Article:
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Playing cards have been with us since the 14th century, when they first entered popular culture. Over the centuries packs of cards, in all shapes and sizes, have been used for games, gambling, education, conjuring, advertising, fortune telling, political messages or the portrayal of national or ethnic identity. All over the world, whatever language is spoken, their significance is universal. Their popularity is also due to the imaginative artwork and graphic design which is sometimes overlooked, and the “then & now” of how things have changed.

9: Standard English Cards From Latin America: Mexico, Peru, Uruguay and Venezuela

A continuation of the survey of designs used in Central and South America.

For a full list of my South American and Mexican cards, click here


The two main makers in Mexico are La Cubana and Clemente Jacques. They have their own designs.

La Cubana, c.1960, also found in three colours

Note that in the above set the JC is unturned with a lowered arrow to make room for the left-hand suit-sign.

A completely different design was used in their wide-size packs and redrawn in bridge packs.

La Cubana Poker, c.1967

La Cubana Bridge, three colours, c.1985

Clemente Jacques had his own designs, too, again two different ones.

Jacques Canasta, c.1955

Jacques wide-size, c.1960

A smaller outfit, Productos Leo, makes cards today and has its own design.

Productos Leo Faisán large index, c.2005


I know few examples of Peruvian cards. Litografica del Peru produced advertising packs, but they were probably printed in China. The two packs below have the same courts, copies of USPCC's US4, in different colour schemes. Both have ASs with the outer frame of the Chinese copy of the Columbia AS used by USPCC and US4 is a favourite of China's many copies, especially in the 1970s.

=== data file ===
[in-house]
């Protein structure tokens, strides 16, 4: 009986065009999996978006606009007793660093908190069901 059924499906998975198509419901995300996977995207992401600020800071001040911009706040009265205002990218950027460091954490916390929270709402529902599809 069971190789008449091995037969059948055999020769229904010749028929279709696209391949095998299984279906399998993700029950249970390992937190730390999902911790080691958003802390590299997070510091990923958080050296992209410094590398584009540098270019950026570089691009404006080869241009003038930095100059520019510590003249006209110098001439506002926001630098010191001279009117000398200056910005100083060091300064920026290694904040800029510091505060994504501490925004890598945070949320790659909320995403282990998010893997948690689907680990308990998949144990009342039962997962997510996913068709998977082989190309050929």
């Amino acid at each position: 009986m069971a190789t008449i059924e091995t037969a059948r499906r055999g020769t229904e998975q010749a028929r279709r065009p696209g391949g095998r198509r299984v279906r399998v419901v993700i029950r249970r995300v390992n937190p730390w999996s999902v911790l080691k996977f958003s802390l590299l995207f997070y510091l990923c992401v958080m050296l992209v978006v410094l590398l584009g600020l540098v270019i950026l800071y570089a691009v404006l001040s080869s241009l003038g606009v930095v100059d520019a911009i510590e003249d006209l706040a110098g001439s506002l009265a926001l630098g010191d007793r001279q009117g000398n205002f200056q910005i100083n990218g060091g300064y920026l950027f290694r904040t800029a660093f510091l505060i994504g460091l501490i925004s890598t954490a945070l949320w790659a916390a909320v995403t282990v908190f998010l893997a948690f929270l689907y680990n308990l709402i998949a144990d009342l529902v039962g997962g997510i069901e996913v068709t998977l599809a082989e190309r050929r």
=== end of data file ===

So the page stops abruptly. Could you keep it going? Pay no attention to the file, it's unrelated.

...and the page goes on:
Litografica del Peru, c.1970-75

The child's pack, Casino Infantil, Jorgito, may have been made in Peru. The red suits are all red and the black suits all blue. It could have been printed in China, as it has a USPCC AS copy.

Jorgito, c.1960


The main maker in Uruguay is Casabó. They made two very interesting wide-size packs with their own courts. In the first one some of the courts are turned from their traditional posture, e.g. the KD, QC, JH, QS, while others are unturned, JC, QD, JD.

Casabó The Monkey, c.1950

In the other pack all the courts of the first one are turned!

Casabó American, c.1950


An example of an imported pack is furnished by Venezuela. In the 1930s Biermans exported cards to South America and had a special AS for Venezuela: Belgo-Venezolane. Notice that the KH is a redrawn KD.

Biermans for Venezuela, c.1935


By Ken Lodge

Member since May 14, 2012

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​I'm Ken Lodge and have been collecting playing cards since I was about eighteen months old (1945). I am also a trained academic, so I can observe and analyze reasonably well. I've applied these analytical techniques over a long period of time to the study of playing cards and have managed to assemble a large amount of information about them, especially those of the standard English pattern. Read more...